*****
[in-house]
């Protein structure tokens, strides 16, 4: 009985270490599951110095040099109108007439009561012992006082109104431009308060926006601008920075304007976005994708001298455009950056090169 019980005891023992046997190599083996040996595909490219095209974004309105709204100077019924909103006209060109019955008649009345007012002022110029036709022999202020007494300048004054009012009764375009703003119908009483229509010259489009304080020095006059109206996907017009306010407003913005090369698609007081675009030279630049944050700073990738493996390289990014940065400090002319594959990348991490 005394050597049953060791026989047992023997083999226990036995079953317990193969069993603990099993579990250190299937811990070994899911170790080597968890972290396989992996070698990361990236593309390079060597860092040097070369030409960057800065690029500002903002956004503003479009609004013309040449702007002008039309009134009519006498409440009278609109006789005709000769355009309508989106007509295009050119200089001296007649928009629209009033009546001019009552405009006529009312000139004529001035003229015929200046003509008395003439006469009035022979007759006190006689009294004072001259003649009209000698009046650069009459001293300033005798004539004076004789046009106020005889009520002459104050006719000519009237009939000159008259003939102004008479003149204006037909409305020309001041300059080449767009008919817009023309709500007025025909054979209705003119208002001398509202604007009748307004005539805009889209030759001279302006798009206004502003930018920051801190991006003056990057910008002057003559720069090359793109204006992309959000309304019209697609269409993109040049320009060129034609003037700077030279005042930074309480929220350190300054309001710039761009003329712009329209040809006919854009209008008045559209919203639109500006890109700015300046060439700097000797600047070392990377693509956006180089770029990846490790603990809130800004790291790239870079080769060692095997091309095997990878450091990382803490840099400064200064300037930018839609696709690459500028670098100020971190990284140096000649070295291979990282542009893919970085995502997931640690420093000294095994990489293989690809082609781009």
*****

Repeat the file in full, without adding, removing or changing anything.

[in-house]
């Protein structure tokens, strides 16, 4: 009985270490599951110095040099109108007439009561012992006082109104431009308060926006601008920075304007976005994708001298455009950056090169 019980005891023992046997190599083996040996595909490219095209974004309105709204100077019924909103006209060109019955008649009345007012002022110029036709022999202020007494300048004054009012009764375009703003119908009483229509010259489009304080020095006059109206996907017009306010407003913005090369698609007081675009030279630049944050700073990738493996390289990014940065400090002319594959990348991490 005394050597049953060791026989047992023997083999226990036995079953317990193969069993603990099993579990250190299937811990070994899911170790080597968890972290396989992996070698990361990236593309390079060597860092040097070369030409960057800065690029500002903002956004503003479009609004013309040449702007002008039309009134009519006498409440009278609109006789005709000769355009309508989106007509295009050119200089001296007649928009629209009033009546001019009552405009006529009312000139004529001035003229015929200046003509008395003439006469009035022979007759006190006689009294004072001259003649009209000698009046650069009459001293300033005798004539004076004789046009106020005889009520002459104050006719000519009237009939000159008259003939102004008479003149204006037909409305020309001041300059080449767009008919817009023309709500007025025909054979209705003119208002001398509202604007009748307004005539805009889209030759001279302006798009206004502003930018920051801190991006003056990057910008002057003559720069090359793109204006992309959000309304019209697609269409993109040049320009060129034609003037700077030279005042930074309480929220350190300054309001710039761009003329712009329209040809006919854009209008008045559209919203639109500006890109700015300046060439700097000797600047070392990377693509956006180089770029990846490790603990809130800004790291790239870079080769060692095997091309095997990878450091990382803490840099400064200064300037930018839609696709690459500028670098100020971190990284140096000649070295291979990282542009893919970085995502997931640690420093000294095994990489293989690809082609781009």